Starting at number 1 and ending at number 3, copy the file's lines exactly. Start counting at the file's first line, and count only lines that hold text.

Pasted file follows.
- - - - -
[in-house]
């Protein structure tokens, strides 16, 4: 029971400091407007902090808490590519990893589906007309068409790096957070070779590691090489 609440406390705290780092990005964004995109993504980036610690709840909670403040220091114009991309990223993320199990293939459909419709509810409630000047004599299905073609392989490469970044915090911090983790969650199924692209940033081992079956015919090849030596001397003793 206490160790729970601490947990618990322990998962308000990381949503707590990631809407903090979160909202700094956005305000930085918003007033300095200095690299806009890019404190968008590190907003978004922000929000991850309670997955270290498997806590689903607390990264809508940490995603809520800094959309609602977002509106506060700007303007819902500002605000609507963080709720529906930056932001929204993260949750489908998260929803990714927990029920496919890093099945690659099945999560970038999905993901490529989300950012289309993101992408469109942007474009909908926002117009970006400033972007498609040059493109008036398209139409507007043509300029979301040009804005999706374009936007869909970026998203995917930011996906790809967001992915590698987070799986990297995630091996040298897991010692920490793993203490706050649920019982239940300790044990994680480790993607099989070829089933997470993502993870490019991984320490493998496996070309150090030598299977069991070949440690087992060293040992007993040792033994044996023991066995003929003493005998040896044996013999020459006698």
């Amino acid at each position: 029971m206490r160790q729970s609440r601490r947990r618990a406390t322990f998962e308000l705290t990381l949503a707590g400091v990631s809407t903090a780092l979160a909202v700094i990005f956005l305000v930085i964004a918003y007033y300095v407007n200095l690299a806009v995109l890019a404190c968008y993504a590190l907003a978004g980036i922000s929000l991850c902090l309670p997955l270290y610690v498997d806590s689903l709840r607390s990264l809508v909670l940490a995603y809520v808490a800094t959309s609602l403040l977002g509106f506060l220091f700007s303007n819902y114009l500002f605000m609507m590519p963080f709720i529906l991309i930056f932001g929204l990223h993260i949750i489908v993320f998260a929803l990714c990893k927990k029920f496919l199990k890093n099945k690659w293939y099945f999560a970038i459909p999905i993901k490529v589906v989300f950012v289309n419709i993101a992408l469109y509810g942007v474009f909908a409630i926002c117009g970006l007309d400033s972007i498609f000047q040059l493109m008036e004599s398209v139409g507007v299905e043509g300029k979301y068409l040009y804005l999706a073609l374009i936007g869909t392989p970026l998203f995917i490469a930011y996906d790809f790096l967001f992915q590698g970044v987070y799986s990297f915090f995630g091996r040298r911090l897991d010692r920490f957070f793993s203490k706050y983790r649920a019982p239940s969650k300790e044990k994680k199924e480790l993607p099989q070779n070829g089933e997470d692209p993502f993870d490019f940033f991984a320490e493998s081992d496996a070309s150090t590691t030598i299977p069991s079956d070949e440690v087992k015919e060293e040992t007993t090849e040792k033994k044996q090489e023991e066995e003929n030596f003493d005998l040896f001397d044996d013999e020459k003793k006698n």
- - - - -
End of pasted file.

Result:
[in-house]
């Protein structure tokens, strides 16, 4: 029971400091407007902090808490590519990893589906007309068409790096957070070779590691090489 609440406390705290780092990005964004995109993504980036610690709840909670403040220091114009991309990223993320199990293939459909419709509810409630000047004599299905073609392989490469970044915090911090983790969650199924692209940033081992079956015919090849030596001397003793 206490160790729970601490947990618990322990998962308000990381949503707590990631809407903090979160909202700094956005305000930085918003007033300095200095690299806009890019404190968008590190907003978004922000929000991850309670997955270290498997806590689903607390990264809508940490995603809520800094959309609602977002509106506060700007303007819902500002605000609507963080709720529906930056932001929204993260949750489908998260929803990714927990029920496919890093099945690659099945999560970038999905993901490529989300950012289309993101992408469109942007474009909908926002117009970006400033972007498609040059493109008036398209139409507007043509300029979301040009804005999706374009936007869909970026998203995917930011996906790809967001992915590698987070799986990297995630091996040298897991010692920490793993203490706050649920019982239940300790044990994680480790993607099989070829089933997470993502993870490019991984320490493998496996070309150090030598299977069991070949440690087992060293040992007993040792033994044996023991066995003929003493005998040896044996013999020459006698």
């Amino acid at each position: 029971m206490r160790q729970s609440r601490r947990r618990a406390t322990f998962e308000l705290t990381l949503a707590g400091v990631s809407t903090a780092l979160a909202v700094i990005f956005l305000v930085i964004a918003y007033y300095v407007n200095l690299a806009v995109l890019a404190c968008y993504a590190l907003a978004g980036i922000s929000l991850c902090l309670p997955l270290y610690v498997d806590s689903l709840r607390s990264l809508v909670l940490a995603y809520v808490a800094t959309s609602l403040l977002g509106f506060l220091f700007s303007n819902y114009l500002f605000m609507m590519p963080f709720i529906l991309i930056f932001g929204l990223h993260i949750i489908v993320f998260a929803l990714c990893k927990k029920f496919l199990k890093n099945k690659w293939y099945f999560a970038i459909p999905i993901k490529v589906v989300f950012v289309n419709i993101a992408l469109y509810g942007v474009f909908a409630i926002c117009g970006l007309d400033s972007i498609f000047q040059l493109m008036e004599s398209v139409g507007v299905e043509g300029k979301y068409l040009y804005l999706a073609l374009i936007g869909t392989p970026l998203f995917i490469a930011y996906d790809f790096l967001f992915q590698g970044v987070y799986s990297f915090f995630g091996r040298r911090l897991d010692r920490f957070f793993s203490k706050y983790r649920a019982p239940s969650k300790e044990k994680k199924e480790l993607p099989q070779n070829g089933e997470d692209p993502f993870d490019f940033f991984a320490e493998s081992d496996a070309s150090t590691t030598i299977p069991s079956d070949e440690v087992k015919e060293e040992t007993t090849e040792k033994k044996q090489e023991e066995e003929n030596f003493d005998l040896f001397d044996d013999e020459k003793k006698n």